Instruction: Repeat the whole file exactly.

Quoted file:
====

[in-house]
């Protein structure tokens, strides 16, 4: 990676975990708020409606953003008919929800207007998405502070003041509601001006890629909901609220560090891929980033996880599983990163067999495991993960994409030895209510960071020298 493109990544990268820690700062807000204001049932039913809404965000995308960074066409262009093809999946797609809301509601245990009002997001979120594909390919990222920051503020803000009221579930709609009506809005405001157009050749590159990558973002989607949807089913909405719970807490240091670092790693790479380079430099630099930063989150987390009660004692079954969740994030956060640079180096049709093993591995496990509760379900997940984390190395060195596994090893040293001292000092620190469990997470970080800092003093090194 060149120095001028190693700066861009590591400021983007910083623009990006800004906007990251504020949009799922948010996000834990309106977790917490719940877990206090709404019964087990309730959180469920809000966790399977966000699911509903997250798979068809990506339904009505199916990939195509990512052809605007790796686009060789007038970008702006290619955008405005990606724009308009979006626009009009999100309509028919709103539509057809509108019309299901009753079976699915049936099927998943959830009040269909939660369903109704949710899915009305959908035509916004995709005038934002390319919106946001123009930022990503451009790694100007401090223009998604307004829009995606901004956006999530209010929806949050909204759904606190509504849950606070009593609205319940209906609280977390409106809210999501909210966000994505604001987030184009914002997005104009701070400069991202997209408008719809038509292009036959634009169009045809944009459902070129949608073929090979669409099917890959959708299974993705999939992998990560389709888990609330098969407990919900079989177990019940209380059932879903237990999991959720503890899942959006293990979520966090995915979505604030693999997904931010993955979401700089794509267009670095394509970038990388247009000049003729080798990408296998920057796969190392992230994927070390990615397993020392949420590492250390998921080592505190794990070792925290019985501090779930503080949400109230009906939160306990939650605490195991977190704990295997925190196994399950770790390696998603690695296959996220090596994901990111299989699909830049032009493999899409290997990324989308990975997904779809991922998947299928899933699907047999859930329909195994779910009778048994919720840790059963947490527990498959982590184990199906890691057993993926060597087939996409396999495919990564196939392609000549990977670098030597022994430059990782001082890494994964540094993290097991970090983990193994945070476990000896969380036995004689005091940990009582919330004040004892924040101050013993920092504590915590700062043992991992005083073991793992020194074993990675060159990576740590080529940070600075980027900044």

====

[in-house]
């Protein structure tokens, strides 16, 4: 990676975990708020409606953003008919929800207007998405502070003041509601001006890629909901609220560090891929980033996880599983990163067999495991993960994409030895209510960071020298 493109990544990268820690700062807000204001049932039913809404965000995308960074066409262009093809999946797609809301509601245990009002997001979120594909390919990222920051503020803000009221579930709609009506809005405001157009050749590159990558973002989607949807089913909405719970807490240091670092790693790479380079430099630099930063989150987390009660004692079954969740994030956060640079180096049709093993591995496990509760379900997940984390190395060195596994090893040293001292000092620190469990997470970080800092003093090194 060149120095001028190693700066861009590591400021983007910083623009990006800004906007990251504020949009799922948010996000834990309106977790917490719940877990206090709404019964087990309730959180469920809000966790399977966000699911509903997250798979068809990506339904009505199916990939195509990512052809605007790796686009060789007038970008702006290619955008405005990606724009308009979006626009009009999100309509028919709103539509057809509108019309299901009753079976699915049936099927998943959830009040269909939660369903109704949710899915009305959908035509916004995709005038934002390319919106946001123009930022990503451009790694100007401090223009998604307004829009995606901004956006999530209010929806949050909204759904606190509504849950606070009593609205319940209906609280977390409106809210999501909210966000994505604001987030184009914002997005104009701070400069991202997209408008719809038509292009036959634009169009045809944009459902070129949608073929090979669409099917890959959708299974993705999939992998990560389709888990609330098969407990919900079989177990019940209380059932879903237990999991959720503890899942959006293990979520966090995915979505604030693999997904931010993955979401700089794509267009670095394509970038990388247009000049003729080798990408296998920057796969190392992230994927070390990615397993020392949420590492250390998921080592505190794990070792925290019985501090779930503080949400109230009906939160306990939650605490195991977190704990295997925190196994399950770790390696998603690695296959996220090596994901990111299989699909830049032009493999899409290997990324989308990975997904779809991922998947299928899933699907047999859930329909195994779910009778048994919720840790059963947490527990498959982590184990199906890691057993993926060597087939996409396999495919990564196939392609000549990977670098030597022994430059990782001082890494994964540094993290097991970090983990193994945070476990000896969380036995004689005091940990009582919330004040004892924040101050013993920092504590915590700062043992991992005083073991793992020194074993990675060159990576740590080529940070600075980027900044």